I was recently talking with one of our students about my mandolin bridge experiments, and thought that others might like to see some examples of how I found out which bridge woods sounded the best. Here's a detailed experiment in which I compared mandolin bridges made from ten different woods other than maple, and some of the woods were rather exotic (each bridge is about 4 inches long):
Here are the 10 woods, with the weights when the bridges were finished and tried:
In the left column:
Bridge #83. Ebony, 10.5 grams
Bridge #85. East Indian rosewood, 7.5 g.
Bridge #84. Brazilian rosewood, 8.9 g.
Bridge #67. Bloodwood, 10.4 g.
Bridge #66. African Blackwood, 8.7 g.
In the right column:
Bridge #89. Extra-heavy maple, 7.1 g.
Bridge #90. Teak, 7.6 g.
Bridge #88. Satinwood, 10.1 g.
Bridge #91. Persimmon (American Ebony), 8.7 g.
Bridge #92. Honduras mahogany, 6.4 g.
...and here were the results:
83. Ebony: Good volume and sustain, but not exceptional. Bass quite solid, but not as deep as with the best maple bridges. Overall tone very clear, but somewhat restrained. Good "chunk" in the lower positions, but the chunk gets a little harsher up the neck. Treble volume and richness somewhat muted.
84. Brazilian rosewood: Good volume but a slightly tubby sound. Low end good, but high end is rather thin. Up-the-neck chunk has good volume but is a bit sharp-sounding.
85. East Indian rosewood: Fair volume. Pretty good bass, but midrange and highs pretty weak. Definition not good even on bass notes. Up-the-neck chunk harsh. Sound flabby overall. (Cut about 45 degrees to the quarter.)
67. Bloodwood: Good volume. Bass solid, but lacks a little in richness. Midrange good, but highs a bit thin.
66. African Blackwood: Fairly good volume, but low end a little dull. More body in the high end. Better up the neck than either of the rosewood bridges.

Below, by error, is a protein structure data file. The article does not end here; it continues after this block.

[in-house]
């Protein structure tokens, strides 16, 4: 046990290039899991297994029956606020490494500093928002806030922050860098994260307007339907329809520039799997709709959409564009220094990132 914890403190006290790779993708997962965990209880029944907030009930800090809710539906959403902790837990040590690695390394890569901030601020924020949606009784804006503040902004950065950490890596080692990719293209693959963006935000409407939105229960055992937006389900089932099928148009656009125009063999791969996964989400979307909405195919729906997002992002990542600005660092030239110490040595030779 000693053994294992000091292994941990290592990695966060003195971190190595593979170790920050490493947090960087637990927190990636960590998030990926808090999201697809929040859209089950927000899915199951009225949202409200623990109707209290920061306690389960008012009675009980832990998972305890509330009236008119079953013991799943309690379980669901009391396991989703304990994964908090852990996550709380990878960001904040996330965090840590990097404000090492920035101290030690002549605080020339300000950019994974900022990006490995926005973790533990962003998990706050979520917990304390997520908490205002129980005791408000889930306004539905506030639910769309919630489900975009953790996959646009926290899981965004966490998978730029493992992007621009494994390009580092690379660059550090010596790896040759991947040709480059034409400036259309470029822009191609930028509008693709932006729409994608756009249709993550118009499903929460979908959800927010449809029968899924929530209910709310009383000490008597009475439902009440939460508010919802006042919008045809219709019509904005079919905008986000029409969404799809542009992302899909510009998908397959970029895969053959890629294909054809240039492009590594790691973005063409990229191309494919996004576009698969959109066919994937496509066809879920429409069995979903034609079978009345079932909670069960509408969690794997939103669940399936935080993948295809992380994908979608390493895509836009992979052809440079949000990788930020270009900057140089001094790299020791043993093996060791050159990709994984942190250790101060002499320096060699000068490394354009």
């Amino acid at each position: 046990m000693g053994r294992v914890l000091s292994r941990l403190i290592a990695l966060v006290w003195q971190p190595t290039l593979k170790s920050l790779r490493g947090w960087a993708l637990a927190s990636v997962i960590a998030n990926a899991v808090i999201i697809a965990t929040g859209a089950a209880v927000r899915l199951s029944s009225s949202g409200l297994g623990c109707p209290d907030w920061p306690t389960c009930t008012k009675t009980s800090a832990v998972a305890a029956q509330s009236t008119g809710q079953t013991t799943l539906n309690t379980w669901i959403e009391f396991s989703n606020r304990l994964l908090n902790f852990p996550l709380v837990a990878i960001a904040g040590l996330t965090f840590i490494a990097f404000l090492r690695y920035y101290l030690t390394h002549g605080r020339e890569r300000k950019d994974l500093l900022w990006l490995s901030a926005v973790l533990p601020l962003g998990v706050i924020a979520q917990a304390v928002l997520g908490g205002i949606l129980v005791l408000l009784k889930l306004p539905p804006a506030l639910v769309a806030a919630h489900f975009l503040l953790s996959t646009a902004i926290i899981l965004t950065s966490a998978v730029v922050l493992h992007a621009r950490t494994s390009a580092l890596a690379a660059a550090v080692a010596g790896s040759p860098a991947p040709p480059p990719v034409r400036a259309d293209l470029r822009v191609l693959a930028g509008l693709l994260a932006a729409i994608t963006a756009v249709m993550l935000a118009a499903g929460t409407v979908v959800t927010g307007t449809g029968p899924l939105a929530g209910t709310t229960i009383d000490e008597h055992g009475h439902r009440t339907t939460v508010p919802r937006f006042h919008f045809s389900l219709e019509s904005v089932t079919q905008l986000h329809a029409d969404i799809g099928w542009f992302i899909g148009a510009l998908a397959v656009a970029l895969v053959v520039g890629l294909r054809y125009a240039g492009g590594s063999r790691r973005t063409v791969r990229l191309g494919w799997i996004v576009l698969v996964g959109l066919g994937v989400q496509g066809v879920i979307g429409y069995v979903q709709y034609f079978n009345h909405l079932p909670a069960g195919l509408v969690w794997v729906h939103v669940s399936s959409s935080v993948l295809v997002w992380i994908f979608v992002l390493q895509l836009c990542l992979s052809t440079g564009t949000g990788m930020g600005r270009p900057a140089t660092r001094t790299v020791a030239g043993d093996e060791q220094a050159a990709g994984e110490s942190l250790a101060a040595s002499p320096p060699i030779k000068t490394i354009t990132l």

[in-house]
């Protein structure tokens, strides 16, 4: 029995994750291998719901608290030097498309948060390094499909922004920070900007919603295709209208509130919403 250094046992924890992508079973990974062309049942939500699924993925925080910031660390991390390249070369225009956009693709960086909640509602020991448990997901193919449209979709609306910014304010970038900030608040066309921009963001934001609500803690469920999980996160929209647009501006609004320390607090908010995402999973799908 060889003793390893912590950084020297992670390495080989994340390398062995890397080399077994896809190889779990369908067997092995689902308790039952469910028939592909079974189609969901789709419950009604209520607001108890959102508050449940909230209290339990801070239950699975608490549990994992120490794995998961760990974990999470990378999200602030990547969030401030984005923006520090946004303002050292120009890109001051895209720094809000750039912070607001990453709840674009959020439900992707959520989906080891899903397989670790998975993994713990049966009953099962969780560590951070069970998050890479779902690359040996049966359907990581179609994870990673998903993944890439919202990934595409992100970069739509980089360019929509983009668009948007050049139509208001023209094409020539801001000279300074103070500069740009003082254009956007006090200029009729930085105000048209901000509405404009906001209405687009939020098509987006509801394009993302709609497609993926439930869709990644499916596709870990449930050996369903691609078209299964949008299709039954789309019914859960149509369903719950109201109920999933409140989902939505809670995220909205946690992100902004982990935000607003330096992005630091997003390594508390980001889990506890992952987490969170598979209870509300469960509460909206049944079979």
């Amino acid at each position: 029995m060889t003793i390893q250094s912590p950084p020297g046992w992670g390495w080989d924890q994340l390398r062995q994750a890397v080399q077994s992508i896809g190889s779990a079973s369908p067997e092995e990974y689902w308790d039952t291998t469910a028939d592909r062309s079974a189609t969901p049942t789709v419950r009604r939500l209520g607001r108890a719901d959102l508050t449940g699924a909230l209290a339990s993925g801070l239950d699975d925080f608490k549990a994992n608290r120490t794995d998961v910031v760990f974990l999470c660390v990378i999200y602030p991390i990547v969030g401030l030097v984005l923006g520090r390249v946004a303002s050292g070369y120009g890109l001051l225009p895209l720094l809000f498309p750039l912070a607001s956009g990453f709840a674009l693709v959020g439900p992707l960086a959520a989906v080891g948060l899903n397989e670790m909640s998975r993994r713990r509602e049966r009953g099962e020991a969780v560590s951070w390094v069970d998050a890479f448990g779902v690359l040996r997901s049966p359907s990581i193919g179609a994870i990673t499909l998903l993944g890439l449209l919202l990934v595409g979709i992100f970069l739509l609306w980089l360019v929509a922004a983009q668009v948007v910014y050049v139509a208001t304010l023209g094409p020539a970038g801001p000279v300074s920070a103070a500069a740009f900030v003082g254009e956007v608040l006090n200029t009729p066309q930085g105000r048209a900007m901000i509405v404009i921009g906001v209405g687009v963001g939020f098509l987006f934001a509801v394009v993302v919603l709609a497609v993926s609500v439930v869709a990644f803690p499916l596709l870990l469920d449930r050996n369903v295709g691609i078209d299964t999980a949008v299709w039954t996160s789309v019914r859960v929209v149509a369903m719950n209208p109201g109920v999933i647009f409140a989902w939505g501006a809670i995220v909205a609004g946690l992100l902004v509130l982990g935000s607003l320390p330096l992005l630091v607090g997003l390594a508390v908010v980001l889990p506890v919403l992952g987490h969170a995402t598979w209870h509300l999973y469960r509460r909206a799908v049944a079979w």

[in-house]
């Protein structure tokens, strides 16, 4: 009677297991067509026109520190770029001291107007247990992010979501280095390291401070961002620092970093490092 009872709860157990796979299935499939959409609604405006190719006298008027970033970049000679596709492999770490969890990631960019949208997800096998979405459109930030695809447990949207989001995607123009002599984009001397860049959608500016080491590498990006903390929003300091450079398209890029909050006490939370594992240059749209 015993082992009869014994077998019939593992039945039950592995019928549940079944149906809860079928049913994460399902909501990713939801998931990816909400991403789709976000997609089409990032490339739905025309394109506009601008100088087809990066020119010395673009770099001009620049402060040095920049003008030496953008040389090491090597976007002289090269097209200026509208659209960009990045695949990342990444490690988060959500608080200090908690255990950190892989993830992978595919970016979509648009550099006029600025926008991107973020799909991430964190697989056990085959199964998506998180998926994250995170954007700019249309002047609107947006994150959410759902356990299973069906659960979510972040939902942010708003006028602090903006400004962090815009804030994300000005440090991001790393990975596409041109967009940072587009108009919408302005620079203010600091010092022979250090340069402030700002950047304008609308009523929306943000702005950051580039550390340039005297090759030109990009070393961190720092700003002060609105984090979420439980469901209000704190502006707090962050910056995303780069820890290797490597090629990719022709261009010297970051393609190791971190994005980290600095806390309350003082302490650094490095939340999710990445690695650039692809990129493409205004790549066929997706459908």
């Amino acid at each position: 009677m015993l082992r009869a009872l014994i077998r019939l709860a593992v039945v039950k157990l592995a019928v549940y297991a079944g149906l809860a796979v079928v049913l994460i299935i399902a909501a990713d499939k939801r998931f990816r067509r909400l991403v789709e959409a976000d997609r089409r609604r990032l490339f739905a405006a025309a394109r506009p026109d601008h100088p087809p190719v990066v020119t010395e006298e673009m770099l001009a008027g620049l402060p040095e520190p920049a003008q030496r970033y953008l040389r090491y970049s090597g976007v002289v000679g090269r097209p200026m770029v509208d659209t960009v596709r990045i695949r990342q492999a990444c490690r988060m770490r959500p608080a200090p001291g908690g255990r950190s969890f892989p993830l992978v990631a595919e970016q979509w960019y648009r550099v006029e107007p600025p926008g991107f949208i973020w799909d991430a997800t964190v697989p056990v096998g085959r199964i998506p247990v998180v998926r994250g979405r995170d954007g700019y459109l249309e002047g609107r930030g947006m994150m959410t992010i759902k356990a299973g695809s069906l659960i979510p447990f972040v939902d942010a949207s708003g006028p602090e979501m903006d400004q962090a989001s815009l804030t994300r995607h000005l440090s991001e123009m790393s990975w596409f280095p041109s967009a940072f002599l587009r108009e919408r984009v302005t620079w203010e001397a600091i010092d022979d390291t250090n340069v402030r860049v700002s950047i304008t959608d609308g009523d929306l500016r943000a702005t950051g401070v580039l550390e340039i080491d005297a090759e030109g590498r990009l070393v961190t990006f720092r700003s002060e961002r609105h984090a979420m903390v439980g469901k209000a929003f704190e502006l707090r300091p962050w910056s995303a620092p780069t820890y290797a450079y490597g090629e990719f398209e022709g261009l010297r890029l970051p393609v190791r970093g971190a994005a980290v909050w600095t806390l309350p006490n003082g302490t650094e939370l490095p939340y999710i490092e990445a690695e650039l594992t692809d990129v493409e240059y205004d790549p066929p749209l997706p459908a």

89. Extra-heavy maple: An extremely satisfying bridge. Rich highs and lows, plenty of volume, evenness, and sustain. A great sense of "immediate response" from the mandolin. There seems to be only a small difference in response between this bridge and my very best maple bridges, but perhaps it is due to the fact that due to the grain in the block, I had to cut this bridge about 40 degrees from the quarter.
90. Teak: This wood was quite heavy and had the general appearance of mahogany, except that it was darker. The bridge gave plenty of bass but without as much definition and richness on the low notes as with the maple bridges. The mids and highs were fairly well balanced but a little weaker than with maple. Still, this was a pretty satisfying bridge.
88. Satinwood: A really good bridge! Rich bass, good low-end chunk, and smooth highs with plenty of body up the neck. This is all a nice surprise, especially since the bridge had to be almost slab-cut from the small block I have. More experiments with satinwood are indicated, especially if I can get some of it thick enough to cut a quarter-sawn bridge.
91. Persimmon (American Ebony): Not as much "body" to the sound as maple or silkwood, and highs a bit thin. Still, better than average in this group.
92. Honduras mahogany: A surprisingly good bridge! This bridge and #88 (silkwood) were the only two in this test which were really comparable with maple. This mahogany bridge had resonant lows, well-defined highs, and good sustain. I plan to do some follow-up work using this wood.
. . . . .
--as you can see, most of the woods sounded okay but only a few really sounded good. This was what I had to find out. None of these bridge woods sounded better than maple, and only a few came close. I've probably tried about 30 different woods now, and haven't found any wood as good-sounding as maple for mandolin bridges!